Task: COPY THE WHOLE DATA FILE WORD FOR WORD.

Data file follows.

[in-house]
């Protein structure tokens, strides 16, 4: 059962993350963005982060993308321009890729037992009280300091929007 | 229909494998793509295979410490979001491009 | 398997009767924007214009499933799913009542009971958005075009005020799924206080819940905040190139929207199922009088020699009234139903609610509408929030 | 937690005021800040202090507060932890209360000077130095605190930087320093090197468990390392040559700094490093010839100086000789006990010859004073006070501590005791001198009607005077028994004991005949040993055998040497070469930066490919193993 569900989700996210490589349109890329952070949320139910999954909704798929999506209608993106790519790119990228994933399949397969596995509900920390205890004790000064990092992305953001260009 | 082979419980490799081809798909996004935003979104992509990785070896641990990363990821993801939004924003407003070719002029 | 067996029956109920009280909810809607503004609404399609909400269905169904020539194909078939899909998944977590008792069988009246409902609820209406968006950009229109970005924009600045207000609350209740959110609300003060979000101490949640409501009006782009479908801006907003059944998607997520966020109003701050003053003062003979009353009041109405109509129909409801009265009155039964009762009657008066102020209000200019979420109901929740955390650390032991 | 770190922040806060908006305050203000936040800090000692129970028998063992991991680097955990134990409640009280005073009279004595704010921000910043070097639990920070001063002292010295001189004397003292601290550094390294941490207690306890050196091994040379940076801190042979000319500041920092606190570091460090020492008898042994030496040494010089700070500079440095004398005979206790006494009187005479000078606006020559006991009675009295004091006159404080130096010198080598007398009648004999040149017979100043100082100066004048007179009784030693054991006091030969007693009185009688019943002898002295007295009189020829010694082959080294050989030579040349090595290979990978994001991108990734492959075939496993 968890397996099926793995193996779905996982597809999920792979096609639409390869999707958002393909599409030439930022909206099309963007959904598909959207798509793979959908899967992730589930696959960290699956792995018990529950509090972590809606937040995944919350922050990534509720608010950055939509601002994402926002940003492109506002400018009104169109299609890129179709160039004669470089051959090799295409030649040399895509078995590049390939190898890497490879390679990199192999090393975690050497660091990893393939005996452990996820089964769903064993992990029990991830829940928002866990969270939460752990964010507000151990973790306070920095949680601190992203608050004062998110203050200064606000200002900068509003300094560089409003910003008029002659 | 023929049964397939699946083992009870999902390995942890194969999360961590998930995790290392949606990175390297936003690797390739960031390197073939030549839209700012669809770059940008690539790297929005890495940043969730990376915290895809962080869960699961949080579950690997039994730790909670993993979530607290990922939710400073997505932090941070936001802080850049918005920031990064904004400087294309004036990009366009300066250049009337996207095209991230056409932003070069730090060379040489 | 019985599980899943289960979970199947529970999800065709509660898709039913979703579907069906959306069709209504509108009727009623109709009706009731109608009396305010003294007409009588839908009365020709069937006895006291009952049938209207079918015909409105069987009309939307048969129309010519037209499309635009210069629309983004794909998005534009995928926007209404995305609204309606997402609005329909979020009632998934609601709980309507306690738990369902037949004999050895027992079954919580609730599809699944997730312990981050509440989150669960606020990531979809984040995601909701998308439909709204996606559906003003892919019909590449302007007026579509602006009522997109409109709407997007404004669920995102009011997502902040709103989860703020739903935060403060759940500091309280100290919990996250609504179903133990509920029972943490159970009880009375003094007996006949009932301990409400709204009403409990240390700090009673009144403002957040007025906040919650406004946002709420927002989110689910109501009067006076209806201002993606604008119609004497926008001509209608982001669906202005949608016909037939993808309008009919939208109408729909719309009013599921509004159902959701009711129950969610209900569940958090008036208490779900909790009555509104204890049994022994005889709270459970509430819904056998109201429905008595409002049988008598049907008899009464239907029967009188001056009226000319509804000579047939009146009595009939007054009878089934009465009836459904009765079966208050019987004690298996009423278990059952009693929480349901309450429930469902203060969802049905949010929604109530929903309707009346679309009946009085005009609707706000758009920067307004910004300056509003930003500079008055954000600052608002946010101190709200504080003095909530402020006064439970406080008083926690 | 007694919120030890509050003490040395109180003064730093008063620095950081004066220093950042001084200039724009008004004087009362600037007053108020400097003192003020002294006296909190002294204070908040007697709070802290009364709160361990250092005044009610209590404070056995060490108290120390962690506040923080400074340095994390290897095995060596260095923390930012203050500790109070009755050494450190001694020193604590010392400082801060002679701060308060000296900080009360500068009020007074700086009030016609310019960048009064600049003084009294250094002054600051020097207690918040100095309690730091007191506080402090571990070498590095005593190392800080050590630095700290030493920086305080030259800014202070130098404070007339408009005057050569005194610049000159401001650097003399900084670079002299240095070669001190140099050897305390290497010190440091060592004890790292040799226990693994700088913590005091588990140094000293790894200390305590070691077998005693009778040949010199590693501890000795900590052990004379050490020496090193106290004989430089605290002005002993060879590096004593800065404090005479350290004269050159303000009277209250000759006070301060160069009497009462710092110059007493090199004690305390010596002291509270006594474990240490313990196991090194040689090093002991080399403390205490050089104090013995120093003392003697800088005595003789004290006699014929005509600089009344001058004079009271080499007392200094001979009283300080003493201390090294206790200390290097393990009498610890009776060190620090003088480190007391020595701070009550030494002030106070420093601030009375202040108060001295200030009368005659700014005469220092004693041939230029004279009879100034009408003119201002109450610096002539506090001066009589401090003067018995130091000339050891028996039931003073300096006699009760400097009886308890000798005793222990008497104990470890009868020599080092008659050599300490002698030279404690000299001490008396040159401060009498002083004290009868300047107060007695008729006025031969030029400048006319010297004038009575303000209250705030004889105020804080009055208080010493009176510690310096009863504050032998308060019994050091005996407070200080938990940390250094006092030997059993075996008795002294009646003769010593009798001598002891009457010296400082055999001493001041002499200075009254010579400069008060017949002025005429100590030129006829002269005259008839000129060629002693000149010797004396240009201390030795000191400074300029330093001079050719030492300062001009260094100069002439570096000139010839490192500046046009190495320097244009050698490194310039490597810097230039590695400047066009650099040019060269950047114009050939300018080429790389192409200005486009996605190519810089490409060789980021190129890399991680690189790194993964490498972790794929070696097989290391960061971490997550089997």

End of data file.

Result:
[in-house]
């Protein structure tokens, strides 16, 4: 059962993350963005982060993308321009890729037992009280300091929007 | 229909494998793509295979410490979001491009 | 398997009767924007214009499933799913009542009971958005075009005020799924206080819940905040190139929207199922009088020699009234139903609610509408929030 | 937690005021800040202090507060932890209360000077130095605190930087320093090197468990390392040559700094490093010839100086000789006990010859004073006070501590005791001198009607005077028994004991005949040993055998040497070469930066490919193993 569900989700996210490589349109890329952070949320139910999954909704798929999506209608993106790519790119990228994933399949397969596995509900920390205890004790000064990092992305953001260009 | 082979419980490799081809798909996004935003979104992509990785070896641990990363990821993801939004924003407003070719002029 | 067996029956109920009280909810809607503004609404399609909400269905169904020539194909078939899909998944977590008792069988009246409902609820209406968006950009229109970005924009600045207000609350209740959110609300003060979000101490949640409501009006782009479908801006907003059944998607997520966020109003701050003053003062003979009353009041109405109509129909409801009265009155039964009762009657008066102020209000200019979420109901929740955390650390032991 | 770190922040806060908006305050203000936040800090000692129970028998063992991991680097955990134990409640009280005073009279004595704010921000910043070097639990920070001063002292010295001189004397003292601290550094390294941490207690306890050196091994040379940076801190042979000319500041920092606190570091460090020492008898042994030496040494010089700070500079440095004398005979206790006494009187005479000078606006020559006991009675009295004091006159404080130096010198080598007398009648004999040149017979100043100082100066004048007179009784030693054991006091030969007693009185009688019943002898002295007295009189020829010694082959080294050989030579040349090595290979990978994001991108990734492959075939496993 968890397996099926793995193996779905996982597809999920792979096609639409390869999707958002393909599409030439930022909206099309963007959904598909959207798509793979959908899967992730589930696959960290699956792995018990529950509090972590809606937040995944919350922050990534509720608010950055939509601002994402926002940003492109506002400018009104169109299609890129179709160039004669470089051959090799295409030649040399895509078995590049390939190898890497490879390679990199192999090393975690050497660091990893393939005996452990996820089964769903064993992990029990991830829940928002866990969270939460752990964010507000151990973790306070920095949680601190992203608050004062998110203050200064606000200002900068509003300094560089409003910003008029002659 | 023929049964397939699946083992009870999902390995942890194969999360961590998930995790290392949606990175390297936003690797390739960031390197073939030549839209700012669809770059940008690539790297929005890495940043969730990376915290895809962080869960699961949080579950690997039994730790909670993993979530607290990922939710400073997505932090941070936001802080850049918005920031990064904004400087294309004036990009366009300066250049009337996207095209991230056409932003070069730090060379040489 | 019985599980899943289960979970199947529970999800065709509660898709039913979703579907069906959306069709209504509108009727009623109709009706009731109608009396305010003294007409009588839908009365020709069937006895006291009952049938209207079918015909409105069987009309939307048969129309010519037209499309635009210069629309983004794909998005534009995928926007209404995305609204309606997402609005329909979020009632998934609601709980309507306690738990369902037949004999050895027992079954919580609730599809699944997730312990981050509440989150669960606020990531979809984040995601909701998308439909709204996606559906003003892919019909590449302007007026579509602006009522997109409109709407997007404004669920995102009011997502902040709103989860703020739903935060403060759940500091309280100290919990996250609504179903133990509920029972943490159970009880009375003094007996006949009932301990409400709204009403409990240390700090009673009144403002957040007025906040919650406004946002709420927002989110689910109501009067006076209806201002993606604008119609004497926008001509209608982001669906202005949608016909037939993808309008009919939208109408729909719309009013599921509004159902959701009711129950969610209900569940958090008036208490779900909790009555509104204890049994022994005889709270459970509430819904056998109201429905008595409002049988008598049907008899009464239907029967009188001056009226000319509804000579047939009146009595009939007054009878089934009465009836459904009765079966208050019987004690298996009423278990059952009693929480349901309450429930469902203060969802049905949010929604109530929903309707009346679309009946009085005009609707706000758009920067307004910004300056509003930003500079008055954000600052608002946010101190709200504080003095909530402020006064439970406080008083926690 | 007694919120030890509050003490040395109180003064730093008063620095950081004066220093950042001084200039724009008004004087009362600037007053108020400097003192003020002294006296909190002294204070908040007697709070802290009364709160361990250092005044009610209590404070056995060490108290120390962690506040923080400074340095994390290897095995060596260095923390930012203050500790109070009755050494450190001694020193604590010392400082801060002679701060308060000296900080009360500068009020007074700086009030016609310019960048009064600049003084009294250094002054600051020097207690918040100095309690730091007191506080402090571990070498590095005593190392800080050590630095700290030493920086305080030259800014202070130098404070007339408009005057050569005194610049000159401001650097003399900084670079002299240095070669001190140099050897305390290497010190440091060592004890790292040799226990693994700088913590005091588990140094000293790894200390305590070691077998005693009778040949010199590693501890000795900590052990004379050490020496090193106290004989430089605290002005002993060879590096004593800065404090005479350290004269050159303000009277209250000759006070301060160069009497009462710092110059007493090199004690305390010596002291509270006594474990240490313990196991090194040689090093002991080399403390205490050089104090013995120093003392003697800088005595003789004290006699014929005509600089009344001058004079009271080499007392200094001979009283300080003493201390090294206790200390290097393990009498610890009776060190620090003088480190007391020595701070009550030494002030106070420093601030009375202040108060001295200030009368005659700014005469220092004693041939230029004279009879100034009408003119201002109450610096002539506090001066009589401090003067018995130091000339050891028996039931003073300096006699009760400097009886308890000798005793222990008497104990470890009868020599080092008659050599300490002698030279404690000299001490008396040159401060009498002083004290009868300047107060007695008729006025031969030029400048006319010297004038009575303000209250705030004889105020804080009055208080010493009176510690310096009863504050032998308060019994050091005996407070200080938990940390250094006092030997059993075996008795002294009646003769010593009798001598002891009457010296400082055999001493001041002499200075009254010579400069008060017949002025005429100590030129006829002269005259008839000129060629002693000149010797004396240009201390030795000191400074300029330093001079050719030492300062001009260094100069002439570096000139010839490192500046046009190495320097244009050698490194310039490597810097230039590695400047066009650099040019060269950047114009050939300018080429790389192409200005486009996605190519810089490409060789980021190129890399991680690189790194993964490498972790794929070696097989290391960061971490997550089997």